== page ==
Freedom of ActionFreedom of Action is sometimes regarded by philosophers of "agency" as the real problem of Free Will, but this is a major confusion. The confusion may have begun as early as Thomas Hobbes and David Hume, the modern founders of compatibilism. For Hobbes and Hume, to be free to act on one's will is simply to be free of external constraints. Absent any external coercion, an agent is free to do as one wills, even if the will itself is determined (or predetermined) by causal laws of nature. This was the foremost view in the age of Newtonian deterministic physics, and continued to grow stronger in modern times despite the discovery of real quantum mechanical indeterminism in the early twentieth century. Note that the action itself is just as predetermined as the will, since all events are causally linked in a chain going back to the beginning of the universe. So the idea of human freedom as absence of coercion (so-called "negative freedom") is unsatisfying. Immanuel Kant called it a "wretched subterfuge," and William James called it a "quagmire of evasion" and "soft" determinism
By contrast with mere freedom of action, freedom of the will is the positive freedom to do otherwise in the same circumstances. This requires alternative possibilities for thought and action that Hobbes and Hume denied could exist. It implies the existence of absolute chance in the universe, which they thought impossible since all events have necessary causes. And it implies more than one possible future, which may conflict with religious views of God's foreknowledge.
Hobbes called free actions "voluntary" and the actor a "free agent."
David Hume agreed:
Elizabeth Anscombe wrote an essay on "Soft Determinism," in which she said, perhaps simply agreeing with Hume's view on prisioners in chains, "Everyone will allow that 'A can walk, i.e. has freedom of the will in respect of walking' would be gainsaid by A's being chained up." Rogers Albritton severely criticized Anscombe in his 1985 presidential address to the Western division of the American Philosophical Association - "Freedom of Will and Freedom of Action." He clearly distinguished freedom of action (the freedom to do what we will) from freedom of the will itself.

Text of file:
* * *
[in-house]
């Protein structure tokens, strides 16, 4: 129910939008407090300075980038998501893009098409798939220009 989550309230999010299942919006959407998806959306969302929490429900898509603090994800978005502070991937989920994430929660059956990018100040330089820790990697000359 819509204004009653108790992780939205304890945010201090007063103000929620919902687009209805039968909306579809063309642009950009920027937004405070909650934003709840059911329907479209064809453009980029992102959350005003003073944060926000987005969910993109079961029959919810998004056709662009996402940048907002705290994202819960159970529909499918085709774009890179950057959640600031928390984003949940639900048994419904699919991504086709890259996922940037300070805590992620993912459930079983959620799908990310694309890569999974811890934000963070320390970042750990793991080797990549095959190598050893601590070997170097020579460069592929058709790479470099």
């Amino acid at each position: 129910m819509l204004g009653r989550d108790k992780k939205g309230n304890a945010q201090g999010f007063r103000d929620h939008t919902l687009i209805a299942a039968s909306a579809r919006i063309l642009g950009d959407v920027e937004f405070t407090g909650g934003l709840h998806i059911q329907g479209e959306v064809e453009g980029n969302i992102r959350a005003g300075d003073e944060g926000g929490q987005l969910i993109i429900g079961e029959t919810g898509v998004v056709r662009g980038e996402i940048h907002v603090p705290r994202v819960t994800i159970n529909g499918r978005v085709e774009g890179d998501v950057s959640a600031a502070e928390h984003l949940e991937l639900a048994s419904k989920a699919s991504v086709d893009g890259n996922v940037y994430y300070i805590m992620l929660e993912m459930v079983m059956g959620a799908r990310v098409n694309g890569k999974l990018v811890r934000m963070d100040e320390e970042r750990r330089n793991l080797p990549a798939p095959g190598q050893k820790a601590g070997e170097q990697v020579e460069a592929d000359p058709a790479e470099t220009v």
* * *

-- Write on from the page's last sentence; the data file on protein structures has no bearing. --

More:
Most philosophers seem to think it quite easy to rob the will of some freedom. Thus Elizabeth Anscombe, in an essay called "Soft Determinism," appears to suppose that a man who can't walk because he is chained up has lost some freedom of will. He "has no 'freedom of will' to walk," she says, or, again; no "freedom of the will in respect of walking." "Everyone will allow," she says, "that 'A can walk, i.e. has freedom of the will in respect of walking' would be gainsaid by A's being chained up." And again, "External constraint is generally agreed to be incompatible with freedom", by which she seems to mean: incompatible with perfect freedom of will, because incompatible with freedom of will to do, or freedom of the will in respect of doing, whatever the constraint prevents.Albritton made it very clear that we could will something even if it proved impossible to do. "Where there's a will, there just isn't always a way," as he put it.
But I do want to dispute, first, what Anscombe thinks "everyone will allow." I don't allow it. I don't see (do you?) that my freedom of will would be reduced at all if you chained me up. You would of course deprive me of considerable freedom of movement if you did that; you would thereby diminish my already unimpressive capacity to do what I will. But I don't see that my will would be any the less free. What about my "freedom of will to walk," you will ask (or perhaps you won't, but there the phrase is, in Anscombe's essay); what about my "freedom of the will in respect of walking"? I reply that I don't understand either of those phrases. They seem to me to mix up incoherently two different things: free will, an obscure idea which is the one I am after, on this expedition, and physical ability to walk, a relatively clear idea which has nothing to do with free will.